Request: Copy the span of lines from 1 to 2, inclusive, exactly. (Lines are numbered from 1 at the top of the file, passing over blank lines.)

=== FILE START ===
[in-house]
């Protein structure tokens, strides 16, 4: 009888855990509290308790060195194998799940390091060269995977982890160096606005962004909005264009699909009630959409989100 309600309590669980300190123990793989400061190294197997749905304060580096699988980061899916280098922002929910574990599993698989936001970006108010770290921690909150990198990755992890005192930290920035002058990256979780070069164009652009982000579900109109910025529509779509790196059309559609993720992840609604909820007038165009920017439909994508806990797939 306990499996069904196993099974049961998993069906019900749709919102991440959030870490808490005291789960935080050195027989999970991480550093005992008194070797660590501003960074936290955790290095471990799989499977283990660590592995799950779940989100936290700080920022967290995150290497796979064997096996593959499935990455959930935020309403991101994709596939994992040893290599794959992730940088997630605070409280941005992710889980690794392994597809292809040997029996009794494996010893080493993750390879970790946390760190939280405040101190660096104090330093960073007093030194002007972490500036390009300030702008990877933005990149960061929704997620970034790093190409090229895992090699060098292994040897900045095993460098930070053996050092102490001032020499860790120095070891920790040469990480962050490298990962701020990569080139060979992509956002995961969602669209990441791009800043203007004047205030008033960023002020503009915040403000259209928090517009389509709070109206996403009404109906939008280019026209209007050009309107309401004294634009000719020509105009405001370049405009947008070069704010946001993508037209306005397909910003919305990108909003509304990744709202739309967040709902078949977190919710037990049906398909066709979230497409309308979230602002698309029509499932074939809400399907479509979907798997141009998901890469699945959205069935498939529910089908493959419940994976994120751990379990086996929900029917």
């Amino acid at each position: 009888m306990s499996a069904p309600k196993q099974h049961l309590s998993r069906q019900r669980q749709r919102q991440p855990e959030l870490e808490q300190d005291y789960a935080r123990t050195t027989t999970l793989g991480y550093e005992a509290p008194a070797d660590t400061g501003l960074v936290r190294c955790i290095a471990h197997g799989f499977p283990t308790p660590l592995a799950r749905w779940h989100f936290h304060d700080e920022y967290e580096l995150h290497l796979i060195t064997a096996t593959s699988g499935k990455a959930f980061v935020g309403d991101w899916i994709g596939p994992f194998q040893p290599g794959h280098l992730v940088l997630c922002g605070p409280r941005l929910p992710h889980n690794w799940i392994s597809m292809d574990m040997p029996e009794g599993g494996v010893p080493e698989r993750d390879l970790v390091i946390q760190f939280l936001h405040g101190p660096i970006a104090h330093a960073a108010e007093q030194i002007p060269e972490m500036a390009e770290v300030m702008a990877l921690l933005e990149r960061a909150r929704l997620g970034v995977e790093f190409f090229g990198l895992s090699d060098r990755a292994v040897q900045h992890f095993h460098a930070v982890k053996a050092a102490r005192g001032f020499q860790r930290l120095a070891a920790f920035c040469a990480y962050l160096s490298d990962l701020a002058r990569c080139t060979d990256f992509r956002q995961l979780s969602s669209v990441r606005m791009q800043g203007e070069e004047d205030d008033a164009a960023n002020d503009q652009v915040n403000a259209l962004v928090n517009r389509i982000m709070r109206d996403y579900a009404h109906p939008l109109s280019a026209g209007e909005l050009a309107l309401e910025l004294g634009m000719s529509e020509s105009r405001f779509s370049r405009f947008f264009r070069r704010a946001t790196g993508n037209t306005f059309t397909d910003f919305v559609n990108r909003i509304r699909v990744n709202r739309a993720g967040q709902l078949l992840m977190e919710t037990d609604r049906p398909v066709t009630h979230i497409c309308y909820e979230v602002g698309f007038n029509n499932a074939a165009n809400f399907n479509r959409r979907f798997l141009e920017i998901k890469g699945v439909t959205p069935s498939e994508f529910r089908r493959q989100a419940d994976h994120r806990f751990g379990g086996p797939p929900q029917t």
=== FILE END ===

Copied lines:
[in-house]
């Protein structure tokens, strides 16, 4: 009888855990509290308790060195194998799940390091060269995977982890160096606005962004909005264009699909009630959409989100 309600309590669980300190123990793989400061190294197997749905304060580096699988980061899916280098922002929910574990599993698989936001970006108010770290921690909150990198990755992890005192930290920035002058990256979780070069164009652009982000579900109109910025529509779509790196059309559609993720992840609604909820007038165009920017439909994508806990797939 306990499996069904196993099974049961998993069906019900749709919102991440959030870490808490005291789960935080050195027989999970991480550093005992008194070797660590501003960074936290955790290095471990799989499977283990660590592995799950779940989100936290700080920022967290995150290497796979064997096996593959499935990455959930935020309403991101994709596939994992040893290599794959992730940088997630605070409280941005992710889980690794392994597809292809040997029996009794494996010893080493993750390879970790946390760190939280405040101190660096104090330093960073007093030194002007972490500036390009300030702008990877933005990149960061929704997620970034790093190409090229895992090699060098292994040897900045095993460098930070053996050092102490001032020499860790120095070891920790040469990480962050490298990962701020990569080139060979992509956002995961969602669209990441791009800043203007004047205030008033960023002020503009915040403000259209928090517009389509709070109206996403009404109906939008280019026209209007050009309107309401004294634009000719020509105009405001370049405009947008070069704010946001993508037209306005397909910003919305990108909003509304990744709202739309967040709902078949977190919710037990049906398909066709979230497409309308979230602002698309029509499932074939809400399907479509979907798997141009998901890469699945959205069935498939529910089908493959419940994976994120751990379990086996929900029917």